Louis Manigault, Planter. He owned Gowrie Plantation in the postbellum era. He was the son of Charles I. Manigault, a wealthy South Carolinian rice planter who traced his ancestory to a Huguenot refugee who fled from Louis XIV's persecution and came to America in 1691.
Likewise, in 1859 Manigault paid $160 for a gold watch and chain. This was more than he paid to provide his Gowrie slaves with tobacco and molasses – their equivalent luxuries.
Why did so many slaves die? The answers are simple – poor health, poor shelter, poor food, and brutal work. (source: sciway)
Gowrie plantation was bought by Charles Manigault in 1833. Manigault has been described as a "gentleman capitalist" and "cosmopolitan." He spoke French and prided himself on his wealth and social status. He invested $49,500 in Gowrie at its purchase; by 1861 the plantation was worth $266,000 – proving that it was, in fact, a gold mine.
But Gowrie had a horrific child mortality rate Ninety percent of the children died before they reached age 16. And this estimate doesn’t take into account stillbirths or miscarriages. Between 1846 and 1854, there were 52 slave births at Gowrie and 144 slave deaths, for a net loss of 92 African Americans. In spite of this loss in "capital" (the dead slaves were worth at least $44,000), Gowrie still managed to yield a 4% return on investment between 1848 and 1854. And this was not unusual.
There were epidemics of measles, dysentery, and cholera at Gowrie in 1848, 1850, 1852, 1853, and 1854. In addition, there were the chronic killers – malaria and pleurisy. One white overseer at Gowrie complained to Manigault that because water was "oozeing" out of the ground around the slaves' houses, "I can't begin to get the ground dry under the houses."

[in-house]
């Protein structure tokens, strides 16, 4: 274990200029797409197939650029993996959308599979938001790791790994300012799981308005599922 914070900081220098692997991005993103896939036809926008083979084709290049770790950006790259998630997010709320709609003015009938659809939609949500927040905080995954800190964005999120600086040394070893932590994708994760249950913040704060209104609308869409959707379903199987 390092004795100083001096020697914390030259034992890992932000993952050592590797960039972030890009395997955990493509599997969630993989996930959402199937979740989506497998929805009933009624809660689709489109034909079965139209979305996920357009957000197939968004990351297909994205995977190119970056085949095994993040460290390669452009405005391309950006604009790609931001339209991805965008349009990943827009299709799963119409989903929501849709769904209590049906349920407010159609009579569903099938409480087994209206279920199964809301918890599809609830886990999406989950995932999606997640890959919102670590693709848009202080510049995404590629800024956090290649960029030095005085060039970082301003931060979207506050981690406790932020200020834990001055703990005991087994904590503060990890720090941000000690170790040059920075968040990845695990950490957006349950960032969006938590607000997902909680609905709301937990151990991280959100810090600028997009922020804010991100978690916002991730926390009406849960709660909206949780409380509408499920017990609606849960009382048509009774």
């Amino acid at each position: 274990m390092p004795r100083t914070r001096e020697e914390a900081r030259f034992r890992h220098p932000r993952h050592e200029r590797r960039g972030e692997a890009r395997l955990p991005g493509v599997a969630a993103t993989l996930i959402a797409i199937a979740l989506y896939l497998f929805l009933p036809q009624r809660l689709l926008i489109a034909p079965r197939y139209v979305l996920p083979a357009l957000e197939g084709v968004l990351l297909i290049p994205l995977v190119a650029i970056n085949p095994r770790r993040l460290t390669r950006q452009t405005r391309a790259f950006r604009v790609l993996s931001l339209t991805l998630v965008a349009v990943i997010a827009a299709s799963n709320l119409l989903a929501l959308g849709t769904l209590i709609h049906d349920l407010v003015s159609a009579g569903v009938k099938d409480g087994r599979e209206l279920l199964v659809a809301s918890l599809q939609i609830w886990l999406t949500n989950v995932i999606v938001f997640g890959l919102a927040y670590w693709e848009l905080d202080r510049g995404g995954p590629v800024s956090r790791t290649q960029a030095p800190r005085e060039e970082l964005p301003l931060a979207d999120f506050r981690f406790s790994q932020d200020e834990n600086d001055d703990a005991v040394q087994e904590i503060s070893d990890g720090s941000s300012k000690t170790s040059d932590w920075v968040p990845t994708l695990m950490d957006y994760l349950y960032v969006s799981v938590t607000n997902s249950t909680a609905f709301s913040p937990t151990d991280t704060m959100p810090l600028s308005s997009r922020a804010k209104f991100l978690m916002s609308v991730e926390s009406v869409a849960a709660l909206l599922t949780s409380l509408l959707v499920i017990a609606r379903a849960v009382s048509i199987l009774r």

Because of these conditions, mortality on Gowrie approached 50 percent. On the day after Christmas in 1854, Louis Manigault wrote to his father:
As Lord Raglan would say to the Duke of Newcastle, so Can I to You, viz.: that "it is now my painful duty to return You a list of the dead," and here they are in the order in which they died. – Hester, Flora, Cain, George, Sam, Eve, Cuffy, Will, Amos, Ellen, Rebecca, – Eleven from Cholera, and two Children viz.: Francis and Jane not from Cholera. – In all Thirteen names no longer on the Plantation Books."
It is telling to note Louis' attitude toward the newly dead. He does not mourn the loss of the slaves' lives, but rather the reduction in the plantation's labor force – and thus its value.
*Cholera is caused by the organism Cholera vibrio, which was carried to Europe and North America from Asia in the early nineteenth century. It was most often spread by contaminated water, but it could also be spread through food or simply by touching one's hand to one's mouth. It was common in
crowded, unsanitary conditions – just like the ones in which most slaves were forced to live.
Its symptoms came in a sudden, overwhelming attack. The first symptom was dehydration, marked by vomiting and profuse diarrhea. This dramatic loss of body fluid collapsed the tissue. Coagulated blood ceased to flow, skin turned blue, and the heart and kidneys failed – often within just a few hours. People who were perfectly healthy in the morning would die by nightfall. In the time between, they suffered unspeakable agony.